One of the biggest tools we use in patient consultations and counseling is education. Our goal is to break down stigmas and misinformation about hearing loss and hearing aids. It is unfortunate that myths about hearing and hearing loss have deterred many from pursuing the hearing help they need and deserve. By educating patients compassionately, we give patients the knowledge they need to make informed decisions and thrive with their hearing technology. With that said, let’s bust some myths!
Myth #1: Hearing aids are for elderly people
Many people don’t want to admit they are struggling with their hearing because they are afraid it makes them look old. The source of this myth stems from the natural occurrence of presbycusis or, hearing loss related to age. While hearing loss does have a higher prevalence in older populations, it is important to remember that hearing loss and age are not mutually exclusive. Being young does not preclude one from experiencing hearing loss for any number of reasons. Age can contribute to hearing loss, this is true, but let’s be clear; it is not the only contributing factor for hearing loss. Other contributions to hearing loss include heredity, illness and medical treatments, physical accidents, job hazards, and noise exposures.
Myth #2: Hearing aids are just amplifiers.
Hearing aids and amplifiers are different. Amplifiers, known as personal sound amplification products (PSAPs), are over the counter electronic devices that cannot be customized to suit one’s individual hearing needs. Their intended use is not for the treatment of hearing loss. In fact, amplifiers were originally made for people with normal hearing to increase certain sounds within one’s environment (think baby monitors or hunters who need to hear animal footsteps). Over the years, however, the public began to misuse these products to aid hearing loss. The issue in using PSAP’s to aid hearing loss is that they turn everything up louder, regardless of the wearer’s intention to do so. Simply, amplifiers “boost” both loud and soft sounds at the same intensity at the same time. For this reason, amplifiers have the potential to damage hearing if misused.
Hearing aids on the other hand, are FDA approved and regulated medical devices that are intended for the use of treating hearing loss. They are fit by professionals who have extensive educational backgrounds in hearing disorders and treating hearing loss. Hearing aids today are essentially, minicomputers. They are comprised of literal computer chips! They possess abilities beyond just “boosting” sound. They are programmed to manipulate frequencies, gain and volume to accommodate individual hearing needs. The only sounds that are improved and clarified are those a wearer is missing. Additionally, hearing aids cap loud sounds, so they do not run the risk of damaging hearing further.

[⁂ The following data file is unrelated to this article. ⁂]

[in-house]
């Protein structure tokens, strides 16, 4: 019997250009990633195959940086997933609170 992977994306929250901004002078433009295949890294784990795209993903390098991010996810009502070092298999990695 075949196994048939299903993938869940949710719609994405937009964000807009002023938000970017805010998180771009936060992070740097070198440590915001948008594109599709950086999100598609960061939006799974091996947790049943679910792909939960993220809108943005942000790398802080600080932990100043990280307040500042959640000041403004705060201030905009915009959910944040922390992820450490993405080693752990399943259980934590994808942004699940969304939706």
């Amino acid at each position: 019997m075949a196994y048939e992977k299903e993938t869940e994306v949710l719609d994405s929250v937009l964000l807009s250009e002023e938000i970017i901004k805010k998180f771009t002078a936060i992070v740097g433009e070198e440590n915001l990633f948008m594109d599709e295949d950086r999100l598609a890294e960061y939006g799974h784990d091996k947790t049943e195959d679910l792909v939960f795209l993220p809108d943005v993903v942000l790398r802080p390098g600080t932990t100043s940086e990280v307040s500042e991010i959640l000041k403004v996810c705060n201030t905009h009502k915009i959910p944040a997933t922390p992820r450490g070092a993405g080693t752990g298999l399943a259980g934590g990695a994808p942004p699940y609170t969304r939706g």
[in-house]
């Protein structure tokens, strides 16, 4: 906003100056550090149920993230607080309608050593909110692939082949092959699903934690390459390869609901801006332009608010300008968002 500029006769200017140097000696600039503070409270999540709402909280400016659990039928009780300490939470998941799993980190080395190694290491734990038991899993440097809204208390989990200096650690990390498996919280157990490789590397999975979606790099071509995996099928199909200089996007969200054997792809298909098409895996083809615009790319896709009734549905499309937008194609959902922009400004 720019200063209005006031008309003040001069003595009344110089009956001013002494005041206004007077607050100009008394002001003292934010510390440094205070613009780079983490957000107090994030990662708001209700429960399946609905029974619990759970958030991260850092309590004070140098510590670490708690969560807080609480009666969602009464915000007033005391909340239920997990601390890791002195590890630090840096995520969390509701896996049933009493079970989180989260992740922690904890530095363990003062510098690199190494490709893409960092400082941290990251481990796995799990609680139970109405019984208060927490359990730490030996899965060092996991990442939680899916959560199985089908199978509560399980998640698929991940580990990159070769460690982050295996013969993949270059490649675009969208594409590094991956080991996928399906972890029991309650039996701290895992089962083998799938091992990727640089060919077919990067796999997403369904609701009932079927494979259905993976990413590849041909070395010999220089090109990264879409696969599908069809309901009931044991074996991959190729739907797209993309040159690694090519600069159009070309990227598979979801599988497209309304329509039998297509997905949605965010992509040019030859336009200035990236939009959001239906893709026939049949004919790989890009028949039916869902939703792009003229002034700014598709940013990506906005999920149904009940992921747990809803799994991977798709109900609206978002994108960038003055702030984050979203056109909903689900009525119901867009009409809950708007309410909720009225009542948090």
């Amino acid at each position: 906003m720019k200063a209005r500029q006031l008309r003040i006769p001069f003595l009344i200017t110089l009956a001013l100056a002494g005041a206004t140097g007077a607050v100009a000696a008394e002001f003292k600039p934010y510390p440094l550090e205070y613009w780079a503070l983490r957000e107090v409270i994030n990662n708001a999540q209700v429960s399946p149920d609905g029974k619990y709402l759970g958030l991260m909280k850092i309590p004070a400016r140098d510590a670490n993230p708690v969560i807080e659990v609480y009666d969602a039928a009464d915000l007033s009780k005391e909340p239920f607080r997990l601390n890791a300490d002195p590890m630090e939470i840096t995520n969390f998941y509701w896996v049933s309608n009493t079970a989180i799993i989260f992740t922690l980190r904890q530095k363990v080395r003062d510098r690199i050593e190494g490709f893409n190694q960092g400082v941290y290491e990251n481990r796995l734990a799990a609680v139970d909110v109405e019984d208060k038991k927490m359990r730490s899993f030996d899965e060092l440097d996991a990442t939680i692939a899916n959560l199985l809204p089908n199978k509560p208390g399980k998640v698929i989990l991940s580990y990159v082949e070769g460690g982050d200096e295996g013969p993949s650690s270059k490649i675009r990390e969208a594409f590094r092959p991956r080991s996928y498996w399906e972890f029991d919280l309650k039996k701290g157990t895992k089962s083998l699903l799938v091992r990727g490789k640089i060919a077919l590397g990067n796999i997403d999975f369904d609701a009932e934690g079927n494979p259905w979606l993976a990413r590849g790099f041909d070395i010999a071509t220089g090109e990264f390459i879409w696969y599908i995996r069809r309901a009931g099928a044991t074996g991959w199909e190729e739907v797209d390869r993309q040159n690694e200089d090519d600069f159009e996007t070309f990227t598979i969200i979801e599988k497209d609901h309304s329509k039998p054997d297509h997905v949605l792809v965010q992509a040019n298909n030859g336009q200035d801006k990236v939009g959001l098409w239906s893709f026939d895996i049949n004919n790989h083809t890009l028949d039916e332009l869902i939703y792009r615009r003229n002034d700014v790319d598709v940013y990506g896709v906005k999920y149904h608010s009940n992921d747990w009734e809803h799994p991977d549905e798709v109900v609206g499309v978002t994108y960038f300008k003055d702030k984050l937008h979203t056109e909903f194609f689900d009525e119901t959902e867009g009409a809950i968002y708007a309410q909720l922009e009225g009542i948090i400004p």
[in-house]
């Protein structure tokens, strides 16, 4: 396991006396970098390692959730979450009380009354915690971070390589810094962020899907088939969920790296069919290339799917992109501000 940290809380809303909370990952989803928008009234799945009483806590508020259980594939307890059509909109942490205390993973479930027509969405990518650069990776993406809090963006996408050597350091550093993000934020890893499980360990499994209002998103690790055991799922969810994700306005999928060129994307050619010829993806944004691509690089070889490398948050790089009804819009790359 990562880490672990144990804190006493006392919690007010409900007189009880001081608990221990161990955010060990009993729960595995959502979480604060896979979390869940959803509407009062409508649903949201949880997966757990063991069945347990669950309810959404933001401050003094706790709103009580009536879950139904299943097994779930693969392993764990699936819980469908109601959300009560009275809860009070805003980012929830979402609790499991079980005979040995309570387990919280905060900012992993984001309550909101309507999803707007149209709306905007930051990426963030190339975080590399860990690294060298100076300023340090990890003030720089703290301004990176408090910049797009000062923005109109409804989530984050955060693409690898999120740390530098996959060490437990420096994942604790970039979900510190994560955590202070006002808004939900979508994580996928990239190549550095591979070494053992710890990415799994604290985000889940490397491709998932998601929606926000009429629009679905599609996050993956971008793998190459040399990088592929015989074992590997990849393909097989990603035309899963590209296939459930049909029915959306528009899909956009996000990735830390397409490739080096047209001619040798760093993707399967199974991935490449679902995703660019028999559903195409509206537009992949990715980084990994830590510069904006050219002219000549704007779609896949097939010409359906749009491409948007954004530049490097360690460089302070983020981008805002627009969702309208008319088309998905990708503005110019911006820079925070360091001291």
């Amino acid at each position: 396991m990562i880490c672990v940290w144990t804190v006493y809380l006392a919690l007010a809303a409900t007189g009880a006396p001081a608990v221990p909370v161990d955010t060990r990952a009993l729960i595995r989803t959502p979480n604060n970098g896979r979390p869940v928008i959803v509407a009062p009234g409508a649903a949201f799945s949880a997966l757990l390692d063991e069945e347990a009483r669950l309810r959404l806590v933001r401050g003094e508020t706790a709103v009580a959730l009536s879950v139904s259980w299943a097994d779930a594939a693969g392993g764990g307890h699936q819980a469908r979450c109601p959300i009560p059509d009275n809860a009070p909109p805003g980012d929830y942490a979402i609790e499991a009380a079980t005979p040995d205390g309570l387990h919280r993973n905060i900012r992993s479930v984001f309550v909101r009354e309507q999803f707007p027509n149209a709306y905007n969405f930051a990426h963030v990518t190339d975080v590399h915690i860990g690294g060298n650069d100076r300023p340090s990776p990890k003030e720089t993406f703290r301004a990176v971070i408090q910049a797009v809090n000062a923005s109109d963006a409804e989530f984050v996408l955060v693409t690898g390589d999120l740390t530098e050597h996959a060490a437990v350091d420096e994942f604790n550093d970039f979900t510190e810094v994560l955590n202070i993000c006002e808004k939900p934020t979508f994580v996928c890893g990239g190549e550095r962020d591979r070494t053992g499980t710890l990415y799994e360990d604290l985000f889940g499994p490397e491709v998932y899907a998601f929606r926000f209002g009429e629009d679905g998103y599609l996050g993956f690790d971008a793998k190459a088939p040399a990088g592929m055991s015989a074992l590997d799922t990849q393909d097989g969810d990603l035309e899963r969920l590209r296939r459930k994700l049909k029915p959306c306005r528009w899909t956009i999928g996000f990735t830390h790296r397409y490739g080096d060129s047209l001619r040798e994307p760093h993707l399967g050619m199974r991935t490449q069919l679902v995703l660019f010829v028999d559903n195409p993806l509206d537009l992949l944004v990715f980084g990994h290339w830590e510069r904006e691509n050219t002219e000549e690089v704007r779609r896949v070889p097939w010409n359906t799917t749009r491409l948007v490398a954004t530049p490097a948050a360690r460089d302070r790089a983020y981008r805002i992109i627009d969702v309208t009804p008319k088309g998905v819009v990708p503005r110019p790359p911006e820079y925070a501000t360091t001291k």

These computer chips are also very intuitive and sophisticated! Hearing aids now have the capability to streaming phone calls, music, and television, which can all be controlled by users on an app. Other convenient features like battery rechargeability, language translator and access to Google Assistant or Amazon’s Alexa has never made connecting easier! Furthermore, hearing aids are also now considered wellness devices! With integrated health functions that can count steps, detect falls, send alerts, and monitor heart rate, wearers can now have their wellness and hearing needs met in one device!
Myth #3: In the past, a medical doctor said hearing aids would not help me. Audiologists have run into this myth fairly frequently over the years. Some patients have been told by a doctor that their hearing cannot be helped. Many haven’t pursued it further, even if years have passed since being told. Even still, it is important to note that hearing changes over time and it is important to get hearing checked regularly. Even ten years ago, there were some hearing losses that could not be as effectively helped with the hearing aids. That is because hearing aids at that time did not possess the same capabilities that they do today. The good news is, hearing aids today have a much wider bandwidth thanks to having significantly more channels. Simply, this means that hearing professionals have additional room to manipulate frequencies that allow them to fit a wider range of losses more precisely. There is hope yet! If you have struggled with hearing loss but have been told that you are not a hearing aid candidate, we encourage you to see one of our audiologists to determine if this is still the case.
At Pro Hearing, we hope patients leave our office feeling more informed then when they came in. Busting myths is all part of that process! We want patients to feel empowered by what they learn here so they can feel more equipped to make informed decisions on journey their to better hearing. By educating patients on hearing loss and hearing technology, we can better serve and lead them towards hearing success. If you or a loved one are struggling with hearing loss or have questions surrounding hearing loss, tinnitus (ringing in the ear) or hearing technology, call us today!